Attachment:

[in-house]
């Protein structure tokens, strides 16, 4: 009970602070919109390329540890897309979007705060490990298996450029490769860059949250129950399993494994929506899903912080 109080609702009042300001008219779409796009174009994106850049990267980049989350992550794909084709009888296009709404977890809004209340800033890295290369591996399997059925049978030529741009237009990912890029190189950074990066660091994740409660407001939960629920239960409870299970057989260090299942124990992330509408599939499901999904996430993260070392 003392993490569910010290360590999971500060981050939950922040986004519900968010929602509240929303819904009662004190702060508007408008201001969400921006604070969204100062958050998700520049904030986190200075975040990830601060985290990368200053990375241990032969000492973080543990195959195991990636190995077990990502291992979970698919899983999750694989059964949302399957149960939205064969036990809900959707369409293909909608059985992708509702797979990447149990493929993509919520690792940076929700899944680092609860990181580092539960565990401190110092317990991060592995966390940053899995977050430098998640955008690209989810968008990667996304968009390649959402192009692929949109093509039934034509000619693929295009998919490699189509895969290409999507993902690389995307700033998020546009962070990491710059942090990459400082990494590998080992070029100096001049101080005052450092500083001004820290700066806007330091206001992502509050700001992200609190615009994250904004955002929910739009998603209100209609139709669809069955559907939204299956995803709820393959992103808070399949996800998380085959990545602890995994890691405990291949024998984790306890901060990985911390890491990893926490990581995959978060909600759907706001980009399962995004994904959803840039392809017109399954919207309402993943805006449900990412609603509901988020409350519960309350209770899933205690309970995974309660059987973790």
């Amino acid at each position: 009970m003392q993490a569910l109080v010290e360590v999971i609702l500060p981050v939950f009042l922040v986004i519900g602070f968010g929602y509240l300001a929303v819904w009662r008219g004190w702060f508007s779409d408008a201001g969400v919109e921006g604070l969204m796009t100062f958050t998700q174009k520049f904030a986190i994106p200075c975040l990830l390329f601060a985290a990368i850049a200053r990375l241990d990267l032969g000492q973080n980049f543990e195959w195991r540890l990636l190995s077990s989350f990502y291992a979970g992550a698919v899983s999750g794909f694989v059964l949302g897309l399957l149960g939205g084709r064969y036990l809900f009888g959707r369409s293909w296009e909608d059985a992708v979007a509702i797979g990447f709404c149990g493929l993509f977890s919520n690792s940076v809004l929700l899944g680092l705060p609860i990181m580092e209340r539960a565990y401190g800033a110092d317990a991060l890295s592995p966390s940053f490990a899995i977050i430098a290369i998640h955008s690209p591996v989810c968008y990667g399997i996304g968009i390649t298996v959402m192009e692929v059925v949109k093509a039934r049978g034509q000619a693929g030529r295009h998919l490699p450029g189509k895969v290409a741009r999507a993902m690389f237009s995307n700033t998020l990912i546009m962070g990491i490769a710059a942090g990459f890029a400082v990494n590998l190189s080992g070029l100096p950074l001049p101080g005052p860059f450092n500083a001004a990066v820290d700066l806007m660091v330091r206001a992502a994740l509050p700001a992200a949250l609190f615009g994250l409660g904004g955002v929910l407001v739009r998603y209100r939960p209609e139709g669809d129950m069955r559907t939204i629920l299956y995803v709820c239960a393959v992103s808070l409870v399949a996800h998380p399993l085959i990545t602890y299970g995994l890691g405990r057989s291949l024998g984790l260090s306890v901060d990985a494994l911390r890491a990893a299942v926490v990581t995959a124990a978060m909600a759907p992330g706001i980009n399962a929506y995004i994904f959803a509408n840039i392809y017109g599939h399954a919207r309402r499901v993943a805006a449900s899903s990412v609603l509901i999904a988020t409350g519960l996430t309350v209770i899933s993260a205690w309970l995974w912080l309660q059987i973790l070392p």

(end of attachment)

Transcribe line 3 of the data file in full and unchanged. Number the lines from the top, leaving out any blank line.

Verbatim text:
């Amino acid at each position: 009970m003392q993490a569910l109080v010290e360590v999971i609702l500060p981050v939950f009042l922040v986004i519900g602070f968010g929602y509240l300001a929303v819904w009662r008219g004190w702060f508007s779409d408008a201001g969400v919109e921006g604070l969204m796009t100062f958050t998700q174009k520049f904030a986190i994106p200075c975040l990830l390329f601060a985290a990368i850049a200053r990375l241990d990267l032969g000492q973080n980049f543990e195959w195991r540890l990636l190995s077990s989350f990502y291992a979970g992550a698919v899983s999750g794909f694989v059964l949302g897309l399957l149960g939205g084709r064969y036990l809900f009888g959707r369409s293909w296009e909608d059985a992708v979007a509702i797979g990447f709404c149990g493929l993509f977890s919520n690792s940076v809004l929700l899944g680092l705060p609860i990181m580092e209340r539960a565990y401190g800033a110092d317990a991060l890295s592995p966390s940053f490990a899995i977050i430098a290369i998640h955008s690209p591996v989810c968008y990667g399997i996304g968009i390649t298996v959402m192009e692929v059925v949109k093509a039934r049978g034509q000619a693929g030529r295009h998919l490699p450029g189509k895969v290409a741009r999507a993902m690389f237009s995307n700033t998020l990912i546009m962070g990491i490769a710059a942090g990459f890029a400082v990494n590998l190189s080992g070029l100096p950074l001049p101080g005052p860059f450092n500083a001004a990066v820290d700066l806007m660091v330091r206001a992502a994740l509050p700001a992200a949250l609190f615009g994250l409660g904004g955002v929910l407001v739009r998603y209100r939960p209609e139709g669809d129950m069955r559907t939204i629920l299956y995803v709820c239960a393959v992103s808070l409870v399949a996800h998380p399993l085959i990545t602890y299970g995994l890691g405990r057989s291949l024998g984790l260090s306890v901060d990985a494994l911390r890491a990893a299942v926490v990581t995959a124990a978060m909600a759907p992330g706001i980009n399962a929506y995004i994904f959803a509408n840039i392809y017109g599939h399954a919207r309402r499901v993943a805006a449900s899903s990412v609603l509901i999904a988020t409350g519960l996430t309350v209770i899933s993260a205690w309970l995974w912080l309660q059987i973790l070392p």